do it."I
But as critics of the RC point
out, the financing of special pro-
jects, such as art programs, cost
the University far more money
per RC student than what is us-
ually allotted for an undergradute
in the literary college.
separate administration and staffz
Maintaining small class size, a
and the multitude of other RC
programs not found in the parent
college have boosted the college's
monetary needs.
Although originally designed as
an _$11.8 million classroom and
dormitory unit to be located on'
North Campus, sufficient funding
was unavailable for the North
Campus project. During the first
year of the college, the RC com-
munity unanimously decided to
stay in the quad because of its
central location and started lay-
ing plans for the building's re-
novation.
This year with the completion

-Daily-Terry McCarthy

RC a+t show

it s not too late for our spring term
CALL NOW FOR TYPING, SPEED WRITING,
OFFICE MACHINE AND DICTAPHONE
TAYLOR CAREER COLLEGE
769-4507'

of $2.3 million repairs and re-i
modelling, East Quad is one of thet
University's most comfortable res-1
idence halls. However, critical#
budgetary problems have arisen1
for the college, which now threat-l
en its continued existence.
The teaching staff is hit most
hard by the funding problem. 1
Most all of the teaching staffaf
Residential College are h i r e d1
through the literary school's de-1
partments and teach at the college
for a limited duration. Because of1
the University's current budget
crisis, departments are frequently4
unwilling to loan out faculty
members to RC.,
Citing long work hours, growing
class sizes, and' little contact with1
their home departments, teachers
at the RC feel the college should"
be granted money and sufficient
autonomy to hire, promote, and1
pay its own faculty.
Marcia Viteillo, a lecturer in ro-

Why pay for dry cleaning
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So, store your clothes free and in addition get
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mance languages and literature,
emphasizes that regardless of the
faculty members' commitment -to
the college, they can't continue
their present pace "and hope to live
past 30."
"In trying to bring this program
(RC) to fruition, some people have
been totally drained," says Vit-
teillo. Agreeing with Viteillo, Betsy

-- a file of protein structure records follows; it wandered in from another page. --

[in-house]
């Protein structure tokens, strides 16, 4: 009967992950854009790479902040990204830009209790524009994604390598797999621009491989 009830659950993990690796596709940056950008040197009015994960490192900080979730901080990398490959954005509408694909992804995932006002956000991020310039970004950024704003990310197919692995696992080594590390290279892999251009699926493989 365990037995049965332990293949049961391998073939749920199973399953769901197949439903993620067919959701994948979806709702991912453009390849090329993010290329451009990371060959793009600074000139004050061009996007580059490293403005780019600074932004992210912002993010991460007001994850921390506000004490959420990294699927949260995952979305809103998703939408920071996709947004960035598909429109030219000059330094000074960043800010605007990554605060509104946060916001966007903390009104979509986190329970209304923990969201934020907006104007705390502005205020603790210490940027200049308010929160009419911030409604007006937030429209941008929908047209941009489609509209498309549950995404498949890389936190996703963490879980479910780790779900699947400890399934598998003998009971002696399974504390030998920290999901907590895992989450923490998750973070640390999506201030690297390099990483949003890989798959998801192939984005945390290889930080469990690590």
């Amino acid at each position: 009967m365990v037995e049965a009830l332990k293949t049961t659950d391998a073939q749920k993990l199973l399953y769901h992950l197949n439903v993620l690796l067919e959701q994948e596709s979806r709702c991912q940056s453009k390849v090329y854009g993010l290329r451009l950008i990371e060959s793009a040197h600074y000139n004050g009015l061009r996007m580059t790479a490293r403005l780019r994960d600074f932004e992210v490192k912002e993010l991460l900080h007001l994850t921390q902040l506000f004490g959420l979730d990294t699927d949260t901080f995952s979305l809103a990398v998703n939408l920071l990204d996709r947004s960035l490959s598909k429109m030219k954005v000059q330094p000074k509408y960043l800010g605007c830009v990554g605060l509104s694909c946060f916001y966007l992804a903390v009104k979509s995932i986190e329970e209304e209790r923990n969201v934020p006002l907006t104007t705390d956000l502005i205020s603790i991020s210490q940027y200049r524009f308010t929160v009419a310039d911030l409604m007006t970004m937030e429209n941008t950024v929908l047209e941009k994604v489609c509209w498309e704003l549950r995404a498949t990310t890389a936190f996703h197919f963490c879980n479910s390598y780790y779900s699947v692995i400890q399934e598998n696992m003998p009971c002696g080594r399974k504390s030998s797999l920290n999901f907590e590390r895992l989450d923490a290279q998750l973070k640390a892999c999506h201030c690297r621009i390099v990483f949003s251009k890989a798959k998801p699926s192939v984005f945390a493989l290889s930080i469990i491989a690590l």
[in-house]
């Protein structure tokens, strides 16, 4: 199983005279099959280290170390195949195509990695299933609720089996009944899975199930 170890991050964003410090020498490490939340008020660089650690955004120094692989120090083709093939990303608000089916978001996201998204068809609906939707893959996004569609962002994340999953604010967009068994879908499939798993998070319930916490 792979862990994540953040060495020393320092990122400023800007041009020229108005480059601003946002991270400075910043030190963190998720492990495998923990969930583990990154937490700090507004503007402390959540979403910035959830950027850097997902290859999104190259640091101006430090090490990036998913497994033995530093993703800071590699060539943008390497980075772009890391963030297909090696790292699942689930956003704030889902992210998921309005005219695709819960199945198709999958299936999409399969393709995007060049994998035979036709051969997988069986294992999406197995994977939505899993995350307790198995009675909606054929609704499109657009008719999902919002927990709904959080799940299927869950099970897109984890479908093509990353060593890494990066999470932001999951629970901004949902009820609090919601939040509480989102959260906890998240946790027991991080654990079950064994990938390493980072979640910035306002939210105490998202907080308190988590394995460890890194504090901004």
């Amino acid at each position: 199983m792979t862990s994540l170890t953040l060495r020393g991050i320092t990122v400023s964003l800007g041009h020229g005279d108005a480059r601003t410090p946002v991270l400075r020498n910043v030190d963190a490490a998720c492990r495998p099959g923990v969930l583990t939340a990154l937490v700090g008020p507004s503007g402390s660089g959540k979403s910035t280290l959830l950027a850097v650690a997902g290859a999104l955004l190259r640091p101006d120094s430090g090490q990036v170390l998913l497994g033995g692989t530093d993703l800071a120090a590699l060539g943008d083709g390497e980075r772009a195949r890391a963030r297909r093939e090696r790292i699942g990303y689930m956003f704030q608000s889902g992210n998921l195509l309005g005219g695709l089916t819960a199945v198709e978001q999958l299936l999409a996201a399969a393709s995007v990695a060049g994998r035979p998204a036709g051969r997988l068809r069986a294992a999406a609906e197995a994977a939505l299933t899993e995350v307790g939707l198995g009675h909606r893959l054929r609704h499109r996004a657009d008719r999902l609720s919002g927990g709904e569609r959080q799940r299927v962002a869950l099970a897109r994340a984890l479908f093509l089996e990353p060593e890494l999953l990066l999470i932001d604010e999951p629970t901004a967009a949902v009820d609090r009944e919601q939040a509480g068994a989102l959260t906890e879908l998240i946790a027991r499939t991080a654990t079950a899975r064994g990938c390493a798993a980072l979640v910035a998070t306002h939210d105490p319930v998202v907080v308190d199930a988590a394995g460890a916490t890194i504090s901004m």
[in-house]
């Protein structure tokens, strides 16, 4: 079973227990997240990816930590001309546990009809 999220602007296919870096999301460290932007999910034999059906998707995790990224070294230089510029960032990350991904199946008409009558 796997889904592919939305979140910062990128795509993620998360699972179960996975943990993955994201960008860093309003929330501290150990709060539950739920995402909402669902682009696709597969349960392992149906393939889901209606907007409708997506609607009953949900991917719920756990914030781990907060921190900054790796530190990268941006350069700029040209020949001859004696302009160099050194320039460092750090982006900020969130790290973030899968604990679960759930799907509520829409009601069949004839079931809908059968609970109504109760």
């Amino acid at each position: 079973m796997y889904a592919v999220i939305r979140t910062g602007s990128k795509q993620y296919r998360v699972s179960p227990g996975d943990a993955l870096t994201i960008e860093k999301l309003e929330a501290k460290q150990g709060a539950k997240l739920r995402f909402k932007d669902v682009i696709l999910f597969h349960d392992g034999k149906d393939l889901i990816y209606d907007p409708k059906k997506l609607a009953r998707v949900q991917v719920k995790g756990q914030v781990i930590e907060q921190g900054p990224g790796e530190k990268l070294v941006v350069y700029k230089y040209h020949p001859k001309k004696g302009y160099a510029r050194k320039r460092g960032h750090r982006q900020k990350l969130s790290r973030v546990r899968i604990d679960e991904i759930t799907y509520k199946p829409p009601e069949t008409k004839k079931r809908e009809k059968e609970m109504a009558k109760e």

Feifer-a drama and literature lec-
turer-says, "I really feel I'm
learning a lot from teaching here,
but my lord, it's such a teaching
commitment. I'm working witl
each student outside of class as
much as in."
Despite their "taxing" teaching
commitment, most teachers at
Residential College expressed en-
thusiasm for the college and their
students.
"It's very, very fulfilling to find
kids so responsive to your teach-
ing," Feifer says. "Friendships
here extend beyond class and are
not structured along class lines.
And friendships are not just lim-
ited to teachers and students, for
just down the hall from the class-
rooms is the Dean's office.
James Robertson, director of the
college, runs an informal adminis-
tration where students are wel-
come, and encouraged to stop by
and talk.
As one student says, "Where else
can you see a dean the same dcy
you want him?"
TOMORROW: THE RC STUDENT
STUDENTS:
DON'T LEAVE
the country without
the offical AUS
Identity Card
As a member of the American
Union of Students you can en-
joy travel as a student with
world wide )service center to
assist you.
For information write:
AUS
400 S. Division
Ann Arbor, Mi. 48104
OR CALL: (313) 663-3152

662-4241

662-4251

3

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_ a
Laceint a bllyboo. Ruged comortble
grea tolookat.In rownsadle lathr.
Or drtybuc sude.Far ettr tan areoot
Ar" .Li t. .,.f

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There's also the Youth Passport* Card. It lets \(u
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It has the Independent Getaway Brochure. For
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And it has applications Ior both the Youth
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Mail in the (coupon for [WAs tree Getaway
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And find out how\ easy getting away really is.